Environment Canada research scientist Jane Kirk collects snow samples near Fort McMurray, Alberta. The snow may look pristine but it can contain toxic mercury from Alberta oilsands mining operations. Photo: Rodney McInnis / Environment Canada / Postmedia News

By Margaret Munro
29 December 2013

(Postmedia News) – Mercury wafting out of oilsands operations is impacting an area – or “bull’s-eye” — that extends for about 19,000 square kilometres in northeast Alberta, according to federal scientists.

Levels of the potent neurotoxin found near the massive industrial operation have been found to be up to 16 times higher than “background” levels for the region, says Environment Canada researcher Jane Kirk, who recently reported the findings at an international toxicology conference.

Mercury can bioaccumulate in living creatures and chronic exposure can cause brain damage. It is such a concern that Environment Minister Leona Aglukkaq signed an international treaty in October pledging Canada to further reduce releases to the environment.

The federal scientists stress the mercury loadings around the oilsands are low compared to the contamination seen in many parts of North America including southern Ontario and southern Quebec.

But they say the mercury is “the number one concern” when it comes to the metal toxins generated by oilsands operations. It is also a major worry for aboriginal and environmental groups concerned about the oilsands’ impact on fishing, hunting and important wildlife staging areas downstream of the oilsands.

Environment Canada scientists are sampling everything from snow to lichens to bird eggs as part of the federal-provincial joint oilsands monitoring program.

Kirk, who will publish the findings in a scientific study in 2014, told the Society of Environmental Toxicology and Chemistry conference in Nashville in November that about 19,000 square kilometres are “currently impacted by airborne Hg (mercury) emissions originating from oilsands developments.”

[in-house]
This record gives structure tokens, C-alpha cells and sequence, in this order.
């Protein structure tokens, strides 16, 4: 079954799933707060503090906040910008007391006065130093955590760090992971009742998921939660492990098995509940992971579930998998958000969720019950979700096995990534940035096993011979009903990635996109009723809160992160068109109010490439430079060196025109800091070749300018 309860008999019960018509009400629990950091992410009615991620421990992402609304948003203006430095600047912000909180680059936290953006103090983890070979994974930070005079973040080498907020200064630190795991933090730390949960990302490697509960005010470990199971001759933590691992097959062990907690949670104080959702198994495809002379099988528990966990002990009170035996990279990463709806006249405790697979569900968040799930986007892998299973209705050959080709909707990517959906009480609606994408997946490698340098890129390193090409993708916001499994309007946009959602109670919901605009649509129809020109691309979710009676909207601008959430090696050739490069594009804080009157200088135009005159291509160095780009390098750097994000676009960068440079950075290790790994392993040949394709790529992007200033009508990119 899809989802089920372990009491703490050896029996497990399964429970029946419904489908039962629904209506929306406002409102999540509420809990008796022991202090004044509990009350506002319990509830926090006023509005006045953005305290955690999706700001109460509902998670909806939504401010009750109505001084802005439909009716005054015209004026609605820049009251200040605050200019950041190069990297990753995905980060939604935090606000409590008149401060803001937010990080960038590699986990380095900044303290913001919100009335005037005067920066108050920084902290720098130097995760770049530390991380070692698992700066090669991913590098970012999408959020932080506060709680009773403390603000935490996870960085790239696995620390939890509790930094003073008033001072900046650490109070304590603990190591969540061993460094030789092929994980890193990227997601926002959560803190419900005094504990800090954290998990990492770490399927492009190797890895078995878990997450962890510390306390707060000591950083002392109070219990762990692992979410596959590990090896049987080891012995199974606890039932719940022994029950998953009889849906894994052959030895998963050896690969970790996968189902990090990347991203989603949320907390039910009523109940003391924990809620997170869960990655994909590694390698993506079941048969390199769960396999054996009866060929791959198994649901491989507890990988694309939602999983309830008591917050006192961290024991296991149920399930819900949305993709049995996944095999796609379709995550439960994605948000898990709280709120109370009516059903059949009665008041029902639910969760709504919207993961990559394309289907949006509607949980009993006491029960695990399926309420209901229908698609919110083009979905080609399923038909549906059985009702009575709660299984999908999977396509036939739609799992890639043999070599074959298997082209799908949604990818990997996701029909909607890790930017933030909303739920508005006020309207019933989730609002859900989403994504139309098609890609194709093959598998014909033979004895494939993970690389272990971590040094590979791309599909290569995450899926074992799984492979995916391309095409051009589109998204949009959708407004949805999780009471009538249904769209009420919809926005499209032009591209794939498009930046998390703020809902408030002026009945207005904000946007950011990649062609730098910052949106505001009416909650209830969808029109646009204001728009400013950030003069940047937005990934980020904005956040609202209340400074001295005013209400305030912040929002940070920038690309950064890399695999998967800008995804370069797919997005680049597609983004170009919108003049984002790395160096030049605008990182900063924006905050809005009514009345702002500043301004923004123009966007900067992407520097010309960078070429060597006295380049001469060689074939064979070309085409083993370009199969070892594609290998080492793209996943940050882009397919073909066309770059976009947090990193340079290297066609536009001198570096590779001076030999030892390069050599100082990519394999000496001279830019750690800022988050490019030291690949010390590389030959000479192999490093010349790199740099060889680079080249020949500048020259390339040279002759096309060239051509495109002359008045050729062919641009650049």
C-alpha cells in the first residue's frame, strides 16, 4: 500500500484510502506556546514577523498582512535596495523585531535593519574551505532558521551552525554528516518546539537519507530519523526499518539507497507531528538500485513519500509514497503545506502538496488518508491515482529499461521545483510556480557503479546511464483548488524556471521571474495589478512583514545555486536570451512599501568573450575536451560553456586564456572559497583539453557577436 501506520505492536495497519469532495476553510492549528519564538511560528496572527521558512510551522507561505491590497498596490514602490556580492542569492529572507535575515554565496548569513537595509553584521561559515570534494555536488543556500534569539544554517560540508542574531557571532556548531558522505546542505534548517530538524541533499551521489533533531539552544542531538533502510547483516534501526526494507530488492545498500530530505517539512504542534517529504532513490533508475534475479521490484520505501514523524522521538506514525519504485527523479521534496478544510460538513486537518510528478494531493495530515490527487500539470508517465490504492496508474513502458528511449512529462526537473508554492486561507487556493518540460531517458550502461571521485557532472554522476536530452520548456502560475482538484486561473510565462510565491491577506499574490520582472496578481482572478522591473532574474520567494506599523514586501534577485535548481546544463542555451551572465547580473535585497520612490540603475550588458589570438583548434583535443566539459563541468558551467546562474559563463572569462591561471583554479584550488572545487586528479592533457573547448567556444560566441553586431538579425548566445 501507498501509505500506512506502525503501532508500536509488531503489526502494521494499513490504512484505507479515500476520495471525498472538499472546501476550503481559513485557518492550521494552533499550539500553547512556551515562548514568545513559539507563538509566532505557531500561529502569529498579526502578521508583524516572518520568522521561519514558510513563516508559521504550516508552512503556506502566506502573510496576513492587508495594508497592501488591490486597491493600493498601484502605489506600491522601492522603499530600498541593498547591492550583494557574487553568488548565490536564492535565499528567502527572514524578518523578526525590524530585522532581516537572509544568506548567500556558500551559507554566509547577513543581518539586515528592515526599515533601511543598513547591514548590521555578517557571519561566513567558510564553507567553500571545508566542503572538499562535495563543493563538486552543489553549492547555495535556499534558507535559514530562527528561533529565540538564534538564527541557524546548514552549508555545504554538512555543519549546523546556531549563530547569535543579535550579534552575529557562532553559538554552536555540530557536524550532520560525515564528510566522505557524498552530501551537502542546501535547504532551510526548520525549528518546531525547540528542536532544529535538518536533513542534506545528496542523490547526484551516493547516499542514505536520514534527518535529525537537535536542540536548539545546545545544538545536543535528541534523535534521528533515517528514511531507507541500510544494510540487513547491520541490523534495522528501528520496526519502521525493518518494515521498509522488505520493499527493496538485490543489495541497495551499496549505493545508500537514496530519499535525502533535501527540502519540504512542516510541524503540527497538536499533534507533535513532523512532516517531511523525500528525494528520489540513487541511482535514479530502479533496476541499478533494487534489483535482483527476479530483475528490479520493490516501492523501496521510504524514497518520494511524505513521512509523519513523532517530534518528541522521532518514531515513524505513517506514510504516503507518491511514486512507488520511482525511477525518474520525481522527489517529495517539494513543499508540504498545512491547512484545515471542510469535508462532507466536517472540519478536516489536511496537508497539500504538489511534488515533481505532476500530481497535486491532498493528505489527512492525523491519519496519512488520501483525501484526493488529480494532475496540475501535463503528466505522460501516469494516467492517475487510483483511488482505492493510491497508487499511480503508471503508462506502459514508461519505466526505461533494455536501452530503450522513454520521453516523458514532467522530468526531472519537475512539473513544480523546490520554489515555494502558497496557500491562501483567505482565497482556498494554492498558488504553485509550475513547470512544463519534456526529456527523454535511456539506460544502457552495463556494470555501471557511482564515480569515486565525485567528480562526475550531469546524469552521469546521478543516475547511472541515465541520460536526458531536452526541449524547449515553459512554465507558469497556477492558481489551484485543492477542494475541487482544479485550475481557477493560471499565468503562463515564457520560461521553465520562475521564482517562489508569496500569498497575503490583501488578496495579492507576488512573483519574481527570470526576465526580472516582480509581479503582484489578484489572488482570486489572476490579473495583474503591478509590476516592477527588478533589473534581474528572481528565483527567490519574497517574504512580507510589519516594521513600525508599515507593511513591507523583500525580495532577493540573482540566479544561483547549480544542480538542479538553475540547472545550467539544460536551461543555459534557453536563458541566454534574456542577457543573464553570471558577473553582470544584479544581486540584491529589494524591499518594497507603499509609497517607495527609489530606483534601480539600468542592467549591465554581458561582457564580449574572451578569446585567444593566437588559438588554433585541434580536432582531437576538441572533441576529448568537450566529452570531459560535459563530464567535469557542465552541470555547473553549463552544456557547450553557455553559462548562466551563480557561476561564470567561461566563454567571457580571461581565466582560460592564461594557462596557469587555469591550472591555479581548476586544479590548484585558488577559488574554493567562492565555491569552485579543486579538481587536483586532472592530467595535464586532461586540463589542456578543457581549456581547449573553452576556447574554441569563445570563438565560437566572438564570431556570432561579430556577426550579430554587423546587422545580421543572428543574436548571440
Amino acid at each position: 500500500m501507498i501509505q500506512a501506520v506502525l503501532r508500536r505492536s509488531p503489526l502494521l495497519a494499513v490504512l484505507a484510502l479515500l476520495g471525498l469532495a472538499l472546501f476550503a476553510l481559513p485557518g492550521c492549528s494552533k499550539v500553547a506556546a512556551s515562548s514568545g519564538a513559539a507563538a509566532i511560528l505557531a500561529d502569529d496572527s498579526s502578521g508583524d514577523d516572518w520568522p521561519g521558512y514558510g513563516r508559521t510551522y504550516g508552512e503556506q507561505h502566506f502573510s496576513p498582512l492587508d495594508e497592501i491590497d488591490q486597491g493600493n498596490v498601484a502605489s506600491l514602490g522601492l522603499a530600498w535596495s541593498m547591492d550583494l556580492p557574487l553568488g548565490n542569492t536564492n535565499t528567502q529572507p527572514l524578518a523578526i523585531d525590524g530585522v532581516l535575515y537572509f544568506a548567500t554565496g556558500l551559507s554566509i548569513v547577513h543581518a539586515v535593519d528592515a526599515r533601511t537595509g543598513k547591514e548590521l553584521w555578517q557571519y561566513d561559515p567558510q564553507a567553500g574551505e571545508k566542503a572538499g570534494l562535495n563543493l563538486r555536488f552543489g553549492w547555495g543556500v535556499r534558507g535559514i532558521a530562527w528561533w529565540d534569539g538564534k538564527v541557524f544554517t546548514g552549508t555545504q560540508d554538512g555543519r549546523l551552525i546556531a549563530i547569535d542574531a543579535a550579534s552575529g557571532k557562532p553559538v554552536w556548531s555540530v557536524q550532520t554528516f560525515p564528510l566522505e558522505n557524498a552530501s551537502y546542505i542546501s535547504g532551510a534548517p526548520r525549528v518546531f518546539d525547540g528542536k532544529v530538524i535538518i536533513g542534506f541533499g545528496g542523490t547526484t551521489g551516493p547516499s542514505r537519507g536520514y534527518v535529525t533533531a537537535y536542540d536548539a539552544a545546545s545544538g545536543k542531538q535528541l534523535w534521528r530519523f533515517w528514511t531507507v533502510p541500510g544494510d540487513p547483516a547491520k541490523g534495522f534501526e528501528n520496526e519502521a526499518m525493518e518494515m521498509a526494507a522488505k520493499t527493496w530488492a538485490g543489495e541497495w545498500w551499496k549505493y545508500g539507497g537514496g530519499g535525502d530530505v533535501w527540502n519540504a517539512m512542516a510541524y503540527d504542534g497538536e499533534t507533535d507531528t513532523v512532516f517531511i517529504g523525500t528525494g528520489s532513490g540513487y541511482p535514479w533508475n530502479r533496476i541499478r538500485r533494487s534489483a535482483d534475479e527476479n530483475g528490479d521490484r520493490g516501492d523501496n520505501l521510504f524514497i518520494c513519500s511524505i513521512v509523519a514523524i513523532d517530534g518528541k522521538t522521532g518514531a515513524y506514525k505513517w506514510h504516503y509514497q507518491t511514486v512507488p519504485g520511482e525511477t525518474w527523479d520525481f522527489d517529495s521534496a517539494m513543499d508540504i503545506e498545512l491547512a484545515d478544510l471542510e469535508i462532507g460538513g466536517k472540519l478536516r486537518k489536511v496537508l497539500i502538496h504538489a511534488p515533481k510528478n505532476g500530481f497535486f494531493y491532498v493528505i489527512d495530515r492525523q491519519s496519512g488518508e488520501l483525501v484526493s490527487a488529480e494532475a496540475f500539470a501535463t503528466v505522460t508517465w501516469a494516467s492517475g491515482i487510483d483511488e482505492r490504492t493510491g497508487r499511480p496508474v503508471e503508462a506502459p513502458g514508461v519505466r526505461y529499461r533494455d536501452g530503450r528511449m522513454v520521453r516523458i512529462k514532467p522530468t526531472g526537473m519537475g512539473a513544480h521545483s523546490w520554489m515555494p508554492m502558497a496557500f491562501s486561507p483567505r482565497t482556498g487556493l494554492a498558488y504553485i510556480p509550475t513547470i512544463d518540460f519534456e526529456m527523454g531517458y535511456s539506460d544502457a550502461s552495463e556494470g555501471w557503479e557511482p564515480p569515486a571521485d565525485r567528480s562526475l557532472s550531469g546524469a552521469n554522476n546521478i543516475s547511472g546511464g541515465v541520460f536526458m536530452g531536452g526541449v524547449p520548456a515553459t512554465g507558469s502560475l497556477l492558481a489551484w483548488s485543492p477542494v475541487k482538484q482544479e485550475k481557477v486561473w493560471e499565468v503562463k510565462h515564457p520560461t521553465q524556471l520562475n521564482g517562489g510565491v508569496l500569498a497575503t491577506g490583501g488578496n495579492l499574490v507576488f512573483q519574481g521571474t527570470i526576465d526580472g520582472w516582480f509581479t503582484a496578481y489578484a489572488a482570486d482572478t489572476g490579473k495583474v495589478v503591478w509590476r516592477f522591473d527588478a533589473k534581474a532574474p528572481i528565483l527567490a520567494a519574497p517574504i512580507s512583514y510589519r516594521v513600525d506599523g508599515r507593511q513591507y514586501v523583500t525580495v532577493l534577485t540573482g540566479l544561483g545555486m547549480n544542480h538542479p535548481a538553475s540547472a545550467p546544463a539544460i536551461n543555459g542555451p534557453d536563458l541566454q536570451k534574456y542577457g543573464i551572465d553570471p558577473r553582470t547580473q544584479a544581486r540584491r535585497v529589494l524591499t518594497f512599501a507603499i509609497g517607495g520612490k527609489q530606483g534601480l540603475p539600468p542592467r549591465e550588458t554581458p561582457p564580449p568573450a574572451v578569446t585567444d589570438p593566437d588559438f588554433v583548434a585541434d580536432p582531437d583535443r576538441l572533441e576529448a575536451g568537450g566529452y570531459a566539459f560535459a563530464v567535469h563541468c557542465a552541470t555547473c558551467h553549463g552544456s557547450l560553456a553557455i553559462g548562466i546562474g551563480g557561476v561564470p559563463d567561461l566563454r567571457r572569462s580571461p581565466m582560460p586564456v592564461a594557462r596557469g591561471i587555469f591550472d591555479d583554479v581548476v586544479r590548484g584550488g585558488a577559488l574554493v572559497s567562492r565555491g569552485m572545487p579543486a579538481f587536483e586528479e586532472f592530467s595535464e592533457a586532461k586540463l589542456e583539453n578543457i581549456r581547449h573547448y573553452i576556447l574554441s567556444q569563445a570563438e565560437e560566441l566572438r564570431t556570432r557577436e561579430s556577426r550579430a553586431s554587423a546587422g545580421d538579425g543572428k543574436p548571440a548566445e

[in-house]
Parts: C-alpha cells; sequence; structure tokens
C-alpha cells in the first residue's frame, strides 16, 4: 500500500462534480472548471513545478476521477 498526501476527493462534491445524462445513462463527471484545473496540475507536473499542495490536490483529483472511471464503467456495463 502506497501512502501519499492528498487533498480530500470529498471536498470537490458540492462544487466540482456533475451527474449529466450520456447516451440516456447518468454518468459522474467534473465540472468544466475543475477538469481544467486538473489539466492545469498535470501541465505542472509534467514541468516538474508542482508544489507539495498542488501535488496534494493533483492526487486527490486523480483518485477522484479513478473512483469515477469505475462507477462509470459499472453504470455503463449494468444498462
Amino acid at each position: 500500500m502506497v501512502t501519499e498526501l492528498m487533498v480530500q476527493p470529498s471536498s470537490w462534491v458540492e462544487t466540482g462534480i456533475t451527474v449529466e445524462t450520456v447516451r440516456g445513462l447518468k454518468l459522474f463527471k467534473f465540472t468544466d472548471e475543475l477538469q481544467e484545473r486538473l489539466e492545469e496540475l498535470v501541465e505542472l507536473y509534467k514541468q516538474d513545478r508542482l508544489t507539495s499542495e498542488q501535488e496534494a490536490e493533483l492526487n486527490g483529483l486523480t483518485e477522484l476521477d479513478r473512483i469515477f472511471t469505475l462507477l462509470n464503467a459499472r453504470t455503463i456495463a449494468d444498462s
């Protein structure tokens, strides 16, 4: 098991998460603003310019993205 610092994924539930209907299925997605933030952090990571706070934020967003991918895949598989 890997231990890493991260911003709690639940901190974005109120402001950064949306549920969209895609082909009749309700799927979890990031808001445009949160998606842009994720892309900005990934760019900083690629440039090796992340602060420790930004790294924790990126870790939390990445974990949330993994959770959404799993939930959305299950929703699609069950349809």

The levels decrease with distance from the oilsands. “It’s a gradual thing like a bulls’-eye,” says co-investigator Derek Muir, head of Environment Canada’s ecosystem contaminants dynamics section.

The highest mercury loadings were found in the “middle of the bull’s-eye,” he says, and cover “probably 10 per cent” of the 19,000 square kilometres found to be impacted.

Both Muir and Kirk stressed in an interview with Postmedia News that much higher levels of mercury pollution are seen in southern Ontario and southern Quebec, which are on the receiving end of toxins created by incinerators, combustion and coal-burning power plants.

The scientists say much research remains to be done on the mercury around the oilsands, but there are indications the toxin is building up in some of the region’s wildlife.

Environment Canada wildlife scientist Craig Hebert has been comparing  eggs from waterbirds from northern and southern Alberta. He told the toxicology conference that mercury levels have been increasing in eggs of several bird species downstream of the oilsands.  And in 2012 the mercury levels in the majority of Caspian Tern eggs “exceeded the lower toxicity threshold,” he reported, noting more work is needed to evaluate the sources and impact of  mercury in the fish-eating birds. [more]

Mercury levels rising in expanse around Alberta oilsands



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